"Filled with deliciously witty repartee"

1979 is a snapshot of a very brief moment in Canada's political history, set during the brief months Joe Clark (Joseph May) was Prime Minister. Written by Michael Healey and directed by Jimmy Walters, the play goes by swiftly. Set in the Prime Minister's Office with wooden walls, a large wooden desk and an incredible sound system, Joe blasts music to comfort himself as the clock ticks towards a momentous parliamentary vote that could end his term.

Straight off the bat, the performances are strong. According to history, Joe has been described as weak, bumbling and lacking charm. May does a great job at highlighting the opposite: Joe's deep respect for the power of democracy, and the firm stance on sticking to his values, are what causes him to fail as a politician. This is also the crux of the show.

Samantha Coughlan and Ian Porter split eight characters between them, from ex-Prime Minister Pierre Trudeau (who enters dancing with a mini chainsaw!) to Clark's wife Maureen McTeer. The conversations are packed with wit and delicious repartees, almost entirely in the form of two-handers, as Coughlan and Porter swap characters non-stop, distinguished by Mim Houghton's costumes. Without caricaturing actual figures or depending on drag for comedic moments, they successfully make the eight characters they share distinguishable from one another. As each person shares a moment with the Prime Minister, the performances remain consistent, and May, despite being the receiver of information most of the time, is never boring to watch.

The show is, unfortunately, let down by the overwhelming amount of exposition to truly grasp the depth of this particular story. The dialogue engages audiences even though characters spend most of their time sitting. Regardless, it is still a rather curious choice to present such a specific story (that even many Canadians are not familiar with) to a British audience.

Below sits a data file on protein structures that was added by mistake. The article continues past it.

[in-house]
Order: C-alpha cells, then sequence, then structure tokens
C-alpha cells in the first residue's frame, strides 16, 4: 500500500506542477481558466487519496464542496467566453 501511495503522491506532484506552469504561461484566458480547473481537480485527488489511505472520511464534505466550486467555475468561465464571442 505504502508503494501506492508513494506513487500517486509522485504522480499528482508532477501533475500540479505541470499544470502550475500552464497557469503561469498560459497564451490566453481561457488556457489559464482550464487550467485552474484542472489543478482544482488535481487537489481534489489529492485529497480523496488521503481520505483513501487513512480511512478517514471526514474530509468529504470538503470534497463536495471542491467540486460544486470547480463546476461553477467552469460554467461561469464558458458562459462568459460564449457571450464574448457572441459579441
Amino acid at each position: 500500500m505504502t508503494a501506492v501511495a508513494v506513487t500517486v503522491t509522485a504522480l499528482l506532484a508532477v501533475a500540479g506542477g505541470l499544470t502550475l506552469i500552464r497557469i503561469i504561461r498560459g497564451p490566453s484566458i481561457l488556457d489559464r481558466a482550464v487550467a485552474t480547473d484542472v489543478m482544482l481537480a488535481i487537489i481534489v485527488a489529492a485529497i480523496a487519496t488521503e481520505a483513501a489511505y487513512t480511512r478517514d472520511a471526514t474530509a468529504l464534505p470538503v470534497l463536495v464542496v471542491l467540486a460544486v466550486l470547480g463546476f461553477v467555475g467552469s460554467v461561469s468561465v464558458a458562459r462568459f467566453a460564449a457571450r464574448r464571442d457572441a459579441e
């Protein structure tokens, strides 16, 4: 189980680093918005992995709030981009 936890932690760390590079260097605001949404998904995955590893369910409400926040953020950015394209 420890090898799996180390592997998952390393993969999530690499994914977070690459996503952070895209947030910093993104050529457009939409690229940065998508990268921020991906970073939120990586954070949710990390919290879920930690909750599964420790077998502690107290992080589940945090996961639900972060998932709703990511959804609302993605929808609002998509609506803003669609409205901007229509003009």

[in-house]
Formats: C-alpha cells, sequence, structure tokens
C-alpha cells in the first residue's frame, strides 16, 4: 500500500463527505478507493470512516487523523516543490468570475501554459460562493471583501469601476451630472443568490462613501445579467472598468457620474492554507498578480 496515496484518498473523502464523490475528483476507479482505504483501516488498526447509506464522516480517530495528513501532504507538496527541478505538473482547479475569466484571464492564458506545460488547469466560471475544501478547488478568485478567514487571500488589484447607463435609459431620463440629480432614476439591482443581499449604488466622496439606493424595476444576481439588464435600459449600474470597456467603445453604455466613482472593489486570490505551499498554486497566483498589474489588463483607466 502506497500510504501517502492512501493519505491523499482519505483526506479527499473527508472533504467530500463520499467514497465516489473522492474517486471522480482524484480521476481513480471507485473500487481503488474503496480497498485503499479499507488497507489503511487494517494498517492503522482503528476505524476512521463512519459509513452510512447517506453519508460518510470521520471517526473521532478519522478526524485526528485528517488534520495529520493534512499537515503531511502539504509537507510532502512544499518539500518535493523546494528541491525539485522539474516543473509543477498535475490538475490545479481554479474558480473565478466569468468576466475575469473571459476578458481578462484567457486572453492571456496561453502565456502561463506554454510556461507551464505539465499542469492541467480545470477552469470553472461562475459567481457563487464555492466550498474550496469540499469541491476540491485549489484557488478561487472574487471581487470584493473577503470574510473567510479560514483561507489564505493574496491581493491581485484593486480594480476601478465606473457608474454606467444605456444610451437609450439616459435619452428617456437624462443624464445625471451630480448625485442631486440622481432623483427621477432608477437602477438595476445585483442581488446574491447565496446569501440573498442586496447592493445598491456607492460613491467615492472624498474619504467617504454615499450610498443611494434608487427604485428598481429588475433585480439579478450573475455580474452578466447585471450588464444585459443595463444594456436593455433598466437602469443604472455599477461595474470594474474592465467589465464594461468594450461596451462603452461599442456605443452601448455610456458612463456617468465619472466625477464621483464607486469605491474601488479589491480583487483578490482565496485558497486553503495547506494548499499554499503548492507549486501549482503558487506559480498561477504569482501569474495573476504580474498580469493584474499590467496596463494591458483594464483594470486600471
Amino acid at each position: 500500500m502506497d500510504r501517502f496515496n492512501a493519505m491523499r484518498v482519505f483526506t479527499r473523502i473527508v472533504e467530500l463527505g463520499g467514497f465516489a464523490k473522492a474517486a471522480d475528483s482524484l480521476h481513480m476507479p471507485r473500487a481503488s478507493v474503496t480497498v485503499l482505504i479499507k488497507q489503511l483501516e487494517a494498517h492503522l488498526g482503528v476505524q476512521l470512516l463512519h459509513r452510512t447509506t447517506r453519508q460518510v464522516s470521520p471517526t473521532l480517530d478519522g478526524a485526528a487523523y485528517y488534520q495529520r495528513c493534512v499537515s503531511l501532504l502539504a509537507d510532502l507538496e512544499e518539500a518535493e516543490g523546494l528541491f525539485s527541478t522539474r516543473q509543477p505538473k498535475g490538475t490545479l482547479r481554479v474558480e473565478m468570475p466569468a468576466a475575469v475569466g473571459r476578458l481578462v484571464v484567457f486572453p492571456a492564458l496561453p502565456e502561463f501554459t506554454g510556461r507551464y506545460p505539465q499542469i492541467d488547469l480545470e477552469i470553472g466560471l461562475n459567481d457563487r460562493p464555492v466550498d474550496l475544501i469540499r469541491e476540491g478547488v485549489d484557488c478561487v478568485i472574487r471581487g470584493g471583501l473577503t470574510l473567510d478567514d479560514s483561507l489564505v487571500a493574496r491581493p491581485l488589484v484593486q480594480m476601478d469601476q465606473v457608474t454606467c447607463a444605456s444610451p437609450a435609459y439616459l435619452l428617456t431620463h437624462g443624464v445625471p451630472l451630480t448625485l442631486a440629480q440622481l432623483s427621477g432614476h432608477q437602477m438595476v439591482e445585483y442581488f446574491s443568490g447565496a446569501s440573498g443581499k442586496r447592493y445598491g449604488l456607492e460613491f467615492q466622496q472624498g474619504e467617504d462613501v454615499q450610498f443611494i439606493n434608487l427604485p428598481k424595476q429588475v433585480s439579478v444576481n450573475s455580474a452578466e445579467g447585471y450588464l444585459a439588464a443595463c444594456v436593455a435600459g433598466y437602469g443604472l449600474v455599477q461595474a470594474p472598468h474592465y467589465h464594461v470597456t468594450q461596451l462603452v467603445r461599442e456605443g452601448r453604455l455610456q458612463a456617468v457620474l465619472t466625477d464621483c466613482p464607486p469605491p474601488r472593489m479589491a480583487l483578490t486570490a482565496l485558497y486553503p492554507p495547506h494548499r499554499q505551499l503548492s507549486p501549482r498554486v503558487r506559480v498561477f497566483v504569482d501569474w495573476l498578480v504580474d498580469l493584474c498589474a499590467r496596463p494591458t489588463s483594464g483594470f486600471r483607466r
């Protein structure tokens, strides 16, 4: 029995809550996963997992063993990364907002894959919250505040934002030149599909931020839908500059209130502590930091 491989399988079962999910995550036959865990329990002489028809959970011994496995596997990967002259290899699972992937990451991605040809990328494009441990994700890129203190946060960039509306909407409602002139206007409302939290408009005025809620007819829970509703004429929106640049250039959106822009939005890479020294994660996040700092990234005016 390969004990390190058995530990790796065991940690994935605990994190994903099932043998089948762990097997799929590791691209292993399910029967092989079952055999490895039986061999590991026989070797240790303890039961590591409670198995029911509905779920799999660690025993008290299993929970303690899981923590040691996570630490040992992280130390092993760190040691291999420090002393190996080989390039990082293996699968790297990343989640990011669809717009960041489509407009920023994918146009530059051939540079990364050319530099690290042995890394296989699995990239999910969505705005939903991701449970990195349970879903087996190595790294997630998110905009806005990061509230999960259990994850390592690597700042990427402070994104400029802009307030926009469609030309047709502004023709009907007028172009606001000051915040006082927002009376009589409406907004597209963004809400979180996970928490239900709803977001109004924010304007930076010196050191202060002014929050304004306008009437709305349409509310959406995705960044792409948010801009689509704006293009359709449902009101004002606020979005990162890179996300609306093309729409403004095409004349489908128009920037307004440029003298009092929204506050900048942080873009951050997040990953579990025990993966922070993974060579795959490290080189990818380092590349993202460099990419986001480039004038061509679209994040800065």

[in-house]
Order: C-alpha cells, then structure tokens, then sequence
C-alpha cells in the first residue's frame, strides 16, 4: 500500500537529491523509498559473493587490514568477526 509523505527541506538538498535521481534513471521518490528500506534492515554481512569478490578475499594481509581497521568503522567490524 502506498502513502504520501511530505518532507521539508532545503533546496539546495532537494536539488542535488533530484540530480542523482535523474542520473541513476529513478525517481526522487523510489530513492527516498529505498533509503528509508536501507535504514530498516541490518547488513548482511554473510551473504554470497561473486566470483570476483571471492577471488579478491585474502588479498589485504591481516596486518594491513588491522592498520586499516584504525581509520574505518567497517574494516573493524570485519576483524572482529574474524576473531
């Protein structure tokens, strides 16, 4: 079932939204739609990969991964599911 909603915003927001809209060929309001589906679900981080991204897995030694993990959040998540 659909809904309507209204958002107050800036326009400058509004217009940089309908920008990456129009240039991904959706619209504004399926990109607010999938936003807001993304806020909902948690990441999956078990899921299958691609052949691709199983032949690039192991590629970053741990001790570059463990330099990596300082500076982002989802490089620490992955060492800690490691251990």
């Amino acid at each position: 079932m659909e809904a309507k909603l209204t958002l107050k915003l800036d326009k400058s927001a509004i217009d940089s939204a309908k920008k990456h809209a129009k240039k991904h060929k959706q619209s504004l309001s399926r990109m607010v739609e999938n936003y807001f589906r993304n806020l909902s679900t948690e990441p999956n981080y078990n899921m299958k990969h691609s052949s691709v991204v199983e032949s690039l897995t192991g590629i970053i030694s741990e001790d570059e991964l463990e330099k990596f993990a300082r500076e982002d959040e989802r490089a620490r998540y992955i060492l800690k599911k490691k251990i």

To bridge the information gap, a large projector screen above the set flashes dates, facts and explanations. This is sometimes done so frequently and quickly, at one point a slide actually apologises for how much reading the audience has to do. The speed of information delivered is overwhelming, even fast readers who are familiar with political jargon may not absorb entirely while keeping up with the onstage action. While this is a useful device, the creativity of choosing to do so is questionable; it also feels more like a history lesson than seeing a play.

Furthermore, in the penultimate scene, Stephen Harper (Coughlan) praises the recently elected Margaret Thatcher for ruling with a firm hand and committing to a five-point plan to transform Britain. It is unclear whether all this is said in irony or not, given that the writer, director and audience all share the benefit of hindsight. Considering the current political climate, however, what is the intention of making such a statement?

As the play ends with Harper being elected as Prime Minister, the audience leave with what they probably already know: politics is less about people, and more about the ability to wield power.

This show was reviewed on the 5th January 2024.  1979 runs at the Finborough Theatre, London until the 27th January 2024.  Tickets available here: 1979 – Finborough Theatre

Review written by Vic Chen

Photo credit: Siomon Annand

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